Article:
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Lázaro Saavedra

About Lázaro Saavedra

b. 1964, resides in Cuba

Oval or rectangular in shape, industrially printed in garish color, the Sacred Heart was one of the most popular icons in a Catholic land that also revered African deities in the guise of Christian saints. It invariably depicted a young man with a gentle expression and eyes full of tenderness, offering a heart crowned in thorns.

Over time, the imagery of the Sacred Heart became an intimate part of Cuba’s contemporary cultural heritage, even when the long years of official atheism removed it from household walls. Then, when the “Special Period” arrived, and each meager meal seemed as if it might be the last, the images of Lenin disappeared and the churches filled with young parishioners. John Paul II and his Popemobile landed in Havana, and the Sacred Heart was raised in a visual Magnificat over Revolution Square, before the cameras of CNN.

It is not surprising, then, for Lázaro Saveedra to mark this image for personal interpretation. A conceptual artist a la cubana, a former member of the Puré (Purée) group, a participant in the Pilón and ENEMA projects, designer of Detector de ideologías (Ideology Detector, 1988) and Altar a San Joseph Beuys (Altar to Saint Joseph Beuys, 1989), Saavedra is one of those creators who in the 1980s transformed works of art into incisive and honest reflections on everyday Cuban reality.

In the 1980s, the visual arts assumed the function of a public space for social debate. Until then, the methodologies of art production taught in the academies had forced students to “rise above” their particular social contexts and adopt the lingua franca of “refined” art. Under teachers at the Superior Institute of Art (ISA) such as Flavio Garciandía, Consuelo Castañeda, Osvaldo Sánchez, and Lupe Álvarez, Saavedra learned the exact opposite process: to make art from his own socio-economic circumstances. His work is distinguished by its analytical nature; self-referential allusions to the creative process; the use of comics, texts, jokes about current events, and everyday objects; parodies of artistic styles and periods; and satire and self-criticism. These characteristics turn Saavedra’s art into a living chronicle of social consciousness, tracing the conflicts of the Cuban intelligentsia during the past twenty years.

Saavedra has frequently appropriated stereotypical representations of historical persons such as Karl Marx, as well as influential popular icons such as Elpidio Valdés (a character in Cuban comics). In El Sagrado Corazón, he reproduces the image of Jesus as it appears in popular prints, adding (with a wink to the viewer) a countercultural “hippie” accent with the full beard and overlong hair. The Cuban flag takes over the flaming heart while the skeletal hands and haggard face of this tropical Jesus reveal the extreme frugality of his life: it is the decade of the “Special Period.”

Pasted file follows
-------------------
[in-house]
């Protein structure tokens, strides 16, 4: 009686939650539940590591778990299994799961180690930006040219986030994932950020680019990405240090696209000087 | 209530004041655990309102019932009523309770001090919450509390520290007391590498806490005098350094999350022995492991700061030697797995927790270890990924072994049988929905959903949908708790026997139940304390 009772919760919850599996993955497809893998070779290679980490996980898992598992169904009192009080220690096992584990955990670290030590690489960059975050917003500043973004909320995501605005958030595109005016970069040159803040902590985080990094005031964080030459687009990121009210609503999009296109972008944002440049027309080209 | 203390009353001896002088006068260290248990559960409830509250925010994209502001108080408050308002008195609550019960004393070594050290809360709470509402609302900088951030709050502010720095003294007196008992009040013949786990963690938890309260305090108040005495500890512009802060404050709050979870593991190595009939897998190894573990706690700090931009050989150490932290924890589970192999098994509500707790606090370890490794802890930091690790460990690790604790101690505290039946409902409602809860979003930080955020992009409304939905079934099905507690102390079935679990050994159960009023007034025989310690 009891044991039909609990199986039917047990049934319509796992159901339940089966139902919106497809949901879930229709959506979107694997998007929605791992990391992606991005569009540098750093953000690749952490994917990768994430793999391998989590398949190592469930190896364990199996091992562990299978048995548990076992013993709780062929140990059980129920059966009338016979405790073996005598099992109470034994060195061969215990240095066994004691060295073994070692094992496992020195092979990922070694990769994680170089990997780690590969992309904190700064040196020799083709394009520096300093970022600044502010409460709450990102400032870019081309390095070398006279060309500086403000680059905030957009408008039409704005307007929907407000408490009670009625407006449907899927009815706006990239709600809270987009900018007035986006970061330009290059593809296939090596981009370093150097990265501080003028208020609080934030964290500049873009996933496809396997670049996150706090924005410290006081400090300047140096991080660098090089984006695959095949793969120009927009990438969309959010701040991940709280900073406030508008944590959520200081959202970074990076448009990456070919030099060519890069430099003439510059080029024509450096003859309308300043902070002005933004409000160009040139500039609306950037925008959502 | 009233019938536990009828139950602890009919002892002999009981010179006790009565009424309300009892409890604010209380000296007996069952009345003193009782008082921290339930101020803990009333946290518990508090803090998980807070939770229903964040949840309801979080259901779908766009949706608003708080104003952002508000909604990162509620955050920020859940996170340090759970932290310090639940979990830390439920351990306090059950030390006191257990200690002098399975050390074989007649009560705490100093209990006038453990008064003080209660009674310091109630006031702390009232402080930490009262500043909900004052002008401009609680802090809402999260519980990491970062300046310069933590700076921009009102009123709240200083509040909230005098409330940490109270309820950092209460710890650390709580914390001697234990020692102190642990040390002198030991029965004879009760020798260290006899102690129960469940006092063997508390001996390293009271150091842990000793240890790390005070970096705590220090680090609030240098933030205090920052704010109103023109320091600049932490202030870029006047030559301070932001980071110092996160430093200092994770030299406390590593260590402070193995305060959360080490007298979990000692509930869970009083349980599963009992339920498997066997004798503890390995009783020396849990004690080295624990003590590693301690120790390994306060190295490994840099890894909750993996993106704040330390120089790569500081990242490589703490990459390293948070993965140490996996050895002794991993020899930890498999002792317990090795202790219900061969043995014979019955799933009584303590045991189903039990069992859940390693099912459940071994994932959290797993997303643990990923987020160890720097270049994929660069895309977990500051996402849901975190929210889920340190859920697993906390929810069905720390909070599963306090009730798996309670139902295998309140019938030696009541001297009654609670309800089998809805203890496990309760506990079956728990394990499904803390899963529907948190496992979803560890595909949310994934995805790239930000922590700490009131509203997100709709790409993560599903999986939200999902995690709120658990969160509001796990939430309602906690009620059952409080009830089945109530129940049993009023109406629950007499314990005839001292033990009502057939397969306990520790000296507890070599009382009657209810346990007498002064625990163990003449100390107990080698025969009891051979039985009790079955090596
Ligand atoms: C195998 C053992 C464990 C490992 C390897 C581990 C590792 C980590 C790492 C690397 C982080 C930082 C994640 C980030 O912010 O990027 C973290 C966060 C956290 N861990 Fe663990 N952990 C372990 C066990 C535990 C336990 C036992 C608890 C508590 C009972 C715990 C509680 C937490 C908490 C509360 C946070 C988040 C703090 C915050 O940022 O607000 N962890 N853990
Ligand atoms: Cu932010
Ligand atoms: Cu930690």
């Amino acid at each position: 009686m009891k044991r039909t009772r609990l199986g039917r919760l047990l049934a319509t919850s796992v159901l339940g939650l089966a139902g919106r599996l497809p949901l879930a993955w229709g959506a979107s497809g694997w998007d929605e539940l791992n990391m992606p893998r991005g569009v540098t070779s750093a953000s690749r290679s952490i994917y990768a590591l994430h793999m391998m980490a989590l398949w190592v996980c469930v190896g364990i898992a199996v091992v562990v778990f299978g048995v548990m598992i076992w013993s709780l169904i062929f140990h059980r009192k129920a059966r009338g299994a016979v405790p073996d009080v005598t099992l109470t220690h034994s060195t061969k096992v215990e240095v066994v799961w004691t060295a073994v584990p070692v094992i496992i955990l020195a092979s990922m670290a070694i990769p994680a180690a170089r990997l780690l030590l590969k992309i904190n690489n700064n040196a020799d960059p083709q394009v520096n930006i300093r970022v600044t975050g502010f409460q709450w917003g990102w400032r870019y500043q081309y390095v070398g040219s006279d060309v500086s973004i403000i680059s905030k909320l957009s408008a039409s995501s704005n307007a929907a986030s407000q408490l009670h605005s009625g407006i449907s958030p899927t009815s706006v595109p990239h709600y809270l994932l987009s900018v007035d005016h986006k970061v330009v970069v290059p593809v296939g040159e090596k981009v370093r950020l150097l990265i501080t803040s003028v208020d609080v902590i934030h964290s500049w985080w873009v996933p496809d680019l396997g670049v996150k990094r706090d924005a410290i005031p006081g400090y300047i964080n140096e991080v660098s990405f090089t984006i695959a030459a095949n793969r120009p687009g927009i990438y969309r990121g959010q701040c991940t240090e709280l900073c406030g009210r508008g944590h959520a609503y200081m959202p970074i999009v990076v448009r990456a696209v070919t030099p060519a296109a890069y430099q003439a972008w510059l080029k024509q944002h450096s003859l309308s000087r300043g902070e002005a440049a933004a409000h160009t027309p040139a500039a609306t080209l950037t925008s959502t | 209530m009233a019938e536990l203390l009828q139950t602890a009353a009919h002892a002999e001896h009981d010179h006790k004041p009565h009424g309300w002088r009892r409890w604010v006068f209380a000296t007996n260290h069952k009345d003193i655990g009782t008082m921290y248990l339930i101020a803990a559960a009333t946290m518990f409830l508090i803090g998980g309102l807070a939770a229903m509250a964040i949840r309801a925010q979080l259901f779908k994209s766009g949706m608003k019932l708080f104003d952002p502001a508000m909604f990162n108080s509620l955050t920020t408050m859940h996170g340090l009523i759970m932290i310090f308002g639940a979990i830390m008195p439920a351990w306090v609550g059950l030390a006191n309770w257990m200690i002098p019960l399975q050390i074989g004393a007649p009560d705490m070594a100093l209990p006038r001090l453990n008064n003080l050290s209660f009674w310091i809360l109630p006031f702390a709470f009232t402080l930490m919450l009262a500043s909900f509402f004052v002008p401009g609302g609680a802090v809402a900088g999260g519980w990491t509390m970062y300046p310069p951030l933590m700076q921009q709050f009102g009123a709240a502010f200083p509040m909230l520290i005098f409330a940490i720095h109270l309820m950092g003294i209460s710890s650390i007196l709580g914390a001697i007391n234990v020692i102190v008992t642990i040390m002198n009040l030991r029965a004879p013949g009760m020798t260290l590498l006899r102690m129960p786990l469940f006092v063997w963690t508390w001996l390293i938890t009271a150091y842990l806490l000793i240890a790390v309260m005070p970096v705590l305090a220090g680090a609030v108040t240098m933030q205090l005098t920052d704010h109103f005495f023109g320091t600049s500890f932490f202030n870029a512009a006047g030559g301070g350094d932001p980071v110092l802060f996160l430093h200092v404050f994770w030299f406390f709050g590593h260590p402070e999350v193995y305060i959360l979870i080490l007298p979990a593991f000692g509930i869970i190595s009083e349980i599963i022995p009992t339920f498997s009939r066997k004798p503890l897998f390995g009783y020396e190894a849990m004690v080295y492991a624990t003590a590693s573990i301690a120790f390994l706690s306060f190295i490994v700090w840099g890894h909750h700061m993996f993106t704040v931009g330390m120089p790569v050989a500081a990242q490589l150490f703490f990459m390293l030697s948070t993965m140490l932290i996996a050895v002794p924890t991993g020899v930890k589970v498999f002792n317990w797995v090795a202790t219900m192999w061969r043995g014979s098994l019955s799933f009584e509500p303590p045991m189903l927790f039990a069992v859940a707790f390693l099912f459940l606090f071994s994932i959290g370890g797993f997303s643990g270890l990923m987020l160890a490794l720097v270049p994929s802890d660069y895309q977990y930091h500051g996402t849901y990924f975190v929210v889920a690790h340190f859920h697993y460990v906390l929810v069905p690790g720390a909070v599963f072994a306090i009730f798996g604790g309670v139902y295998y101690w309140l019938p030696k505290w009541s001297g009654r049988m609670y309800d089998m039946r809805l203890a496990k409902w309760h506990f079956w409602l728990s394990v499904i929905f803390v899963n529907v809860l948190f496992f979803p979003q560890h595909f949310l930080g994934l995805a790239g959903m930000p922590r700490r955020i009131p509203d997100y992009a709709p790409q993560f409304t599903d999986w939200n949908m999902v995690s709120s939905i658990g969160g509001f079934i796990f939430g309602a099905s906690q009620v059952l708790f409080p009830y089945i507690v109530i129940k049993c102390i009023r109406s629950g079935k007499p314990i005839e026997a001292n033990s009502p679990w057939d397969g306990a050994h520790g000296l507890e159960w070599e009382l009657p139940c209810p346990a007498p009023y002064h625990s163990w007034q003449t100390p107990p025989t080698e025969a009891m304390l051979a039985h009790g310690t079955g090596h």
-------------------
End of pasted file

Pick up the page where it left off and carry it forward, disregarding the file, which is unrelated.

By applying the linguistic conventions of comics to a religious image, the distance between thought and speech is made clear. As his speech balloon attests, the prophet publicly aligns himself with the Soviet Union and Communism, but he is really thinking about the United States and a market economy. Saavedra treats this modified image of Christ as a literary character, using him to castigate the double morality, dissimulations, and social opportunism of his compatriots. He is not, however, lashing out with false puritanism. Behind the Christ that creates masks for public consumption hides the bleeding face of the artist himself.

References: Mosquera, Gerardo, “La Isla Infinita, Introducción al Nuevo Arte Cubano” (The Limitless Island: An Introduction to the New Cuban Art) in Arte contemporáneo de Cuba: Ironía y sobrevivencia en la Isla Utopía (Cuban Contemporary Art: Irony and Survival in the Island of Utopia), Arizona State University Art Museum, Delano Greenidge Editions, New York, 1999, pp. 31-37.

—Abelardo Mena Chicuri